The era of centralized exchanges is over.
With the recent collapse of FTX — a failed cryptocurrency exchange that lost and halted withdrawals from the platform — trust in crypto exchange firms is at an all-time low. The fall of FTX has revealed many weaknesses within the larger crypto industry that preyed on the main pitch of financial returns, with one of the biggest being the lack of education surrounding centralized exchanges.
A major problem with centralized exchanges - that has led to this distrust and overall bearish attitude toward crypto - is the true custody over digital assets. As Webacy CEO Maika Isogawa points out in a recent article on the FTX crash, this phrase rings more true today than it ever has:
“Not your keys, not your coin.”
Most centralized exchanges, as custodians by nature, fail to provide investors with actual ownership over their cryptocurrency holdings and other digital assets. In turn, these funds are less protected, leading to instances such as the one that FTX now faces — funds being inaccurately recorded and reported, illegally moved, and irresponsibly used for what ultimately amounts to gambling.
Where many of the problems in the crypto and blockchain industry arise is the misconception of the relationship between crypto exchanges and blockchain technology. As such, resolving the current issues surrounding cryptocurrency exchanges has to do with getting back to blockchain’s decentralized roots.
This article strives to contribute to the educational efforts of blockchain experts and enthusiasts regarding the need for self-custody to maintain true ownership over digital assets. Getting started with self-custody can feel intimidating but ultimately offers investors greater control and authority over their assets and how funds are protected and put to use.
Keep reading to learn about the importance of protecting your digital assets with tools like Webacy, as well as tips for how to get started with self-custody.
What is Self-Custody & How Does it Relate to Centralized Exchanges?
Custody refers to who maintains control over your digital money, wallet, and assets. Self-custody is when the person in control is the investor themselves. To practice self-custody, an investor must own a non-custodial wallet with which only they hold the private key that provides access to the wallet. In other words, the fundamental unit of ownership in decentralized assets on blockchain is to have a wallet where your assets are in that you, and only you, own the private keys to.
Centralized exchanges, like FTX, do not enable self-custody. Rather than directly owning digital assets, investors would essentially provide the funds to exchanges, which offered custodial wallets where the assets would be stored. They handle your funds for you to make it seem easier. On the surface, this made crypto trading much more approachable and simple to beginner investors. Yet, at the same time, it slowly sowed chaos into the industry because of the lack of transparency.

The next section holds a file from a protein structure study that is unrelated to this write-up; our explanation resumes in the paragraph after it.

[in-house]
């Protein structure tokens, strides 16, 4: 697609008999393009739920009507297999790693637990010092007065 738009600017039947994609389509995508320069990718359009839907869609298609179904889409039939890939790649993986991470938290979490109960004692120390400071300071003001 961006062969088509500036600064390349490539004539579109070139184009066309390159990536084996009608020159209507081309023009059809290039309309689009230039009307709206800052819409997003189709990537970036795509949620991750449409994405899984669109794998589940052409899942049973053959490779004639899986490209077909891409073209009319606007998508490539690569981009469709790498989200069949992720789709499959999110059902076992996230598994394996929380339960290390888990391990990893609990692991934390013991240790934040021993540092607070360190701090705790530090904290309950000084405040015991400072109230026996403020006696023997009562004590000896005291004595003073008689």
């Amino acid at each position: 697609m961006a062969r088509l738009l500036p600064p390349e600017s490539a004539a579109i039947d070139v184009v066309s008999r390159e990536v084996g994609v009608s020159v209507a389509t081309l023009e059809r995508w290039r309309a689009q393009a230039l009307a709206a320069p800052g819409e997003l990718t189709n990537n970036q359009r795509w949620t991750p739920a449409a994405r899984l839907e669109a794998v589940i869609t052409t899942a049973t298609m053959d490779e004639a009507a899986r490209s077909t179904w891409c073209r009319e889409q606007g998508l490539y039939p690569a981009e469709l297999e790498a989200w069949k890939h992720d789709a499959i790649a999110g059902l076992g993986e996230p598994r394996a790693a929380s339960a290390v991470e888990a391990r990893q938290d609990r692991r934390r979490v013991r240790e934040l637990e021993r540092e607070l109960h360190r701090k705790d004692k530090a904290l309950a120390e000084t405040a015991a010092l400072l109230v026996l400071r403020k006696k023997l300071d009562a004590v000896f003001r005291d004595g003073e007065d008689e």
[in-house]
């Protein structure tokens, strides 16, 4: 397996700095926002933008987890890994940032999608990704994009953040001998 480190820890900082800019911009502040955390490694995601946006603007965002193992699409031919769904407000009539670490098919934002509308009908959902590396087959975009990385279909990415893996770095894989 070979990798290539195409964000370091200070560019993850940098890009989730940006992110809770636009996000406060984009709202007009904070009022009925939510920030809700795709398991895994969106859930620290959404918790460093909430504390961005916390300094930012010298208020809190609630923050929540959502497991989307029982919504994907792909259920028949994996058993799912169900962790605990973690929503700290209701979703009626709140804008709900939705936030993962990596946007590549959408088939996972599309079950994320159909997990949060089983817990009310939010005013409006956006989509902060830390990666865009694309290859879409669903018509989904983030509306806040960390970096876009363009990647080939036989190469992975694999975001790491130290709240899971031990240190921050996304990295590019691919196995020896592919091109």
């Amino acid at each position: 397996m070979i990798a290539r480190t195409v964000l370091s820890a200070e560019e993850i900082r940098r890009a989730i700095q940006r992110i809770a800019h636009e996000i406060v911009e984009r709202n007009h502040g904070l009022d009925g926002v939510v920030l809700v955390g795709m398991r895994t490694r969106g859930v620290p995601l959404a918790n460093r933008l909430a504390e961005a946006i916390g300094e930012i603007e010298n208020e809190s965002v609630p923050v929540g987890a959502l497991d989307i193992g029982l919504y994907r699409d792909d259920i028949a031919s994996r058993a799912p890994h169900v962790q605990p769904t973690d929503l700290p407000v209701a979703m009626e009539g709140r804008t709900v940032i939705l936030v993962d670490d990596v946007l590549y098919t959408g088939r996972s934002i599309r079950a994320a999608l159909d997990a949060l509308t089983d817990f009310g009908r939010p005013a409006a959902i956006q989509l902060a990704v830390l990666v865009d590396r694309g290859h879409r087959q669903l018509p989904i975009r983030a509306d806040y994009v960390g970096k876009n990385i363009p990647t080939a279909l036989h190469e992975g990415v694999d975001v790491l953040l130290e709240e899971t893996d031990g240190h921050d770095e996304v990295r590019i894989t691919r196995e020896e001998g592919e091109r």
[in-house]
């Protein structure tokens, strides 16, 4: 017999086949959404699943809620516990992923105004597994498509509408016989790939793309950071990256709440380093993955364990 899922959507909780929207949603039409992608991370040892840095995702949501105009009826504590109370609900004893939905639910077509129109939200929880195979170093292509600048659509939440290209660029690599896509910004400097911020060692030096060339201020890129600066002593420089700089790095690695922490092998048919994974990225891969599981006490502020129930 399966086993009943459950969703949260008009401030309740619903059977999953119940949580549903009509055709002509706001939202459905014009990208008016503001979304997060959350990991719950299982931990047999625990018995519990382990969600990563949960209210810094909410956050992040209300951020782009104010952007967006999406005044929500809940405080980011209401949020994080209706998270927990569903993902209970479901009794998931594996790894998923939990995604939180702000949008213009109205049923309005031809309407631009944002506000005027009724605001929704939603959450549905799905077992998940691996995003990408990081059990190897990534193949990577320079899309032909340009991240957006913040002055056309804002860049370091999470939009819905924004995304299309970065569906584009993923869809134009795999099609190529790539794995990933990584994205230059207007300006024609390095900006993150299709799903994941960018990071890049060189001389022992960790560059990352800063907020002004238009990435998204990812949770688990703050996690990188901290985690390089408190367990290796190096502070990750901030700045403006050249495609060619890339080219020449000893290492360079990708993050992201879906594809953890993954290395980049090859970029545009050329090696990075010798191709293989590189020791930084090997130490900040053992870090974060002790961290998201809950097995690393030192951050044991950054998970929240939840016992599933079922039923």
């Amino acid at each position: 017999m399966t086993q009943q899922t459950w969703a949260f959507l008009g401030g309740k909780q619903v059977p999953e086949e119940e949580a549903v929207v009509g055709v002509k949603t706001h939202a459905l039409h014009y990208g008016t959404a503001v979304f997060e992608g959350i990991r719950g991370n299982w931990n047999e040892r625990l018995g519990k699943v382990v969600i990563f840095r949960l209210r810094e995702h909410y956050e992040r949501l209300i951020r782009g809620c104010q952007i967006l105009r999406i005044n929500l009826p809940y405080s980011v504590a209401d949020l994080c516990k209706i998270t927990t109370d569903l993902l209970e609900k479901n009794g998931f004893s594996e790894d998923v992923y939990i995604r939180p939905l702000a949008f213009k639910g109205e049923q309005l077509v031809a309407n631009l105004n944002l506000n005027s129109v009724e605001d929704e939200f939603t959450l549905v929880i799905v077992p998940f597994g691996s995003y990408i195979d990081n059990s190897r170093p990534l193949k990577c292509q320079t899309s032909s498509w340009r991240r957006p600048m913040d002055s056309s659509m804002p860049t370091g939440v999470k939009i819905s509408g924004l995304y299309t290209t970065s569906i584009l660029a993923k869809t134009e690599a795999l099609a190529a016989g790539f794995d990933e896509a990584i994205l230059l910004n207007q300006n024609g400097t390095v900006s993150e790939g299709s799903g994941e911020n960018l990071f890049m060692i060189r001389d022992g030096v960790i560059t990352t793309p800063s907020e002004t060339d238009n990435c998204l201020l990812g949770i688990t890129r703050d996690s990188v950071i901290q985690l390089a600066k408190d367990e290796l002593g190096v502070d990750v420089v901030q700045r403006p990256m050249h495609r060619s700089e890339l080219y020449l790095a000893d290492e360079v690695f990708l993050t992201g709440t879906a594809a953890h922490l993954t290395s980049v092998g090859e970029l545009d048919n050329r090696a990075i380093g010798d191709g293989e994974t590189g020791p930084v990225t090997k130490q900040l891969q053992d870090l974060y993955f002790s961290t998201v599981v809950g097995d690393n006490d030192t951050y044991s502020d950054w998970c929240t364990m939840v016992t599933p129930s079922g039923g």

The problem is, investors do not have access to the private keys via this method, meaning they do not have actual authority over their assets unless they withdraw the funds entirely, which was a slow process that required the exchange to reverse commingle funds, and to send to your alternative wallet, or ACH or wire funds back to you.
As we have moved into a more bearish market, this business and investment structure has naturally deteriorated, leaving exchanges without the funds needed to back user investments and investors without access to their money or assets.
By gambling tokens and leveraging greed, exchanges leveraged the inefficiencies in the market on the trading value of these tokens and misrepresented crypto overall. Their main game was to leverage deceptive practices from eager investors to take real fiat currency and to gamble on customers’ behalf. Their practices have nothing to do with self-custody or decentralization, but rather a tale as old as time that involves financial engineering, borderline criminal activity in a largely unregulated space, all in the name of making money.
For those who have deep knowledge or long-time experience in the crypto industry, this has only further highlighted the need to move away from centralized exchanges and back to self-custody solutions.
Understanding Self-Custody & How to Get Started with It
Satoshi Nakamoto — the founder of Bitcoin — published a white paper in 2008 on the concept of a peer-to-peer electronic cash system (aka, cryptocurrency).